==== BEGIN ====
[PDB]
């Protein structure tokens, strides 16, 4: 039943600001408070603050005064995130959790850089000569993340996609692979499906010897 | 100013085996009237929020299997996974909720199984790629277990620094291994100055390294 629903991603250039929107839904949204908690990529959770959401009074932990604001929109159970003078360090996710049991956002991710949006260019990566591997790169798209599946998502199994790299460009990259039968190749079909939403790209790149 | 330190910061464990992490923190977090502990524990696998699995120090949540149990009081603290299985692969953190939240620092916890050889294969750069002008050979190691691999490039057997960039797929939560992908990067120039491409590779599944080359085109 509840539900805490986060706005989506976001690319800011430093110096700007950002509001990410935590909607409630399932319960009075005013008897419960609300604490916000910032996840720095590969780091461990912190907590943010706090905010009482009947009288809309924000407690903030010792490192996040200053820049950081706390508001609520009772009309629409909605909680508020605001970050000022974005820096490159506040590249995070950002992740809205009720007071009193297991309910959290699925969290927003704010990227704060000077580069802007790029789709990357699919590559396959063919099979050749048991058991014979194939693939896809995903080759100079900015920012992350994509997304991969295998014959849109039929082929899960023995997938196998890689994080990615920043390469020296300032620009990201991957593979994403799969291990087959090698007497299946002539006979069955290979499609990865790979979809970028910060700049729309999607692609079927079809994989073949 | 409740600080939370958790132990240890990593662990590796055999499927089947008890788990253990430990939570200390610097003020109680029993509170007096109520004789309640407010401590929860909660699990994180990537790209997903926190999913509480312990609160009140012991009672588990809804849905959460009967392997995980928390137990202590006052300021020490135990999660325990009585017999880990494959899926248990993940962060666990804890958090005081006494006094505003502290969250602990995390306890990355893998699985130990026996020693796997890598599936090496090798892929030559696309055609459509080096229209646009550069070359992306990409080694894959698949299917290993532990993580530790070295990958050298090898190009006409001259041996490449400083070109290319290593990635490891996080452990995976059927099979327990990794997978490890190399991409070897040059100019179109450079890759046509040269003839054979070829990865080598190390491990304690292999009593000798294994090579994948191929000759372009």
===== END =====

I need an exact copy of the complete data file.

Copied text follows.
[PDB]
């Protein structure tokens, strides 16, 4: 039943600001408070603050005064995130959790850089000569993340996609692979499906010897 | 100013085996009237929020299997996974909720199984790629277990620094291994100055390294 629903991603250039929107839904949204908690990529959770959401009074932990604001929109159970003078360090996710049991956002991710949006260019990566591997790169798209599946998502199994790299460009990259039968190749079909939403790209790149 | 330190910061464990992490923190977090502990524990696998699995120090949540149990009081603290299985692969953190939240620092916890050889294969750069002008050979190691691999490039057997960039797929939560992908990067120039491409590779599944080359085109 509840539900805490986060706005989506976001690319800011430093110096700007950002509001990410935590909607409630399932319960009075005013008897419960609300604490916000910032996840720095590969780091461990912190907590943010706090905010009482009947009288809309924000407690903030010792490192996040200053820049950081706390508001609520009772009309629409909605909680508020605001970050000022974005820096490159506040590249995070950002992740809205009720007071009193297991309910959290699925969290927003704010990227704060000077580069802007790029789709990357699919590559396959063919099979050749048991058991014979194939693939896809995903080759100079900015920012992350994509997304991969295998014959849109039929082929899960023995997938196998890689994080990615920043390469020296300032620009990201991957593979994403799969291990087959090698007497299946002539006979069955290979499609990865790979979809970028910060700049729309999607692609079927079809994989073949 | 409740600080939370958790132990240890990593662990590796055999499927089947008890788990253990430990939570200390610097003020109680029993509170007096109520004789309640407010401590929860909660699990994180990537790209997903926190999913509480312990609160009140012991009672588990809804849905959460009967392997995980928390137990202590006052300021020490135990999660325990009585017999880990494959899926248990993940962060666990804890958090005081006494006094505003502290969250602990995390306890990355893998699985130990026996020693796997890598599936090496090798892929030559696309055609459509080096229209646009550069070359992306990409080694894959698949299917290993532990993580530790070295990958050298090898190009006409001259041996490449400083070109290319290593990635490891996080452990995976059927099979327990990794997978490890190399991409070897040059100019179109450079890759046509040269003839054979070829990865080598190390491990304690292999009593000798294994090579994948191929000759372009």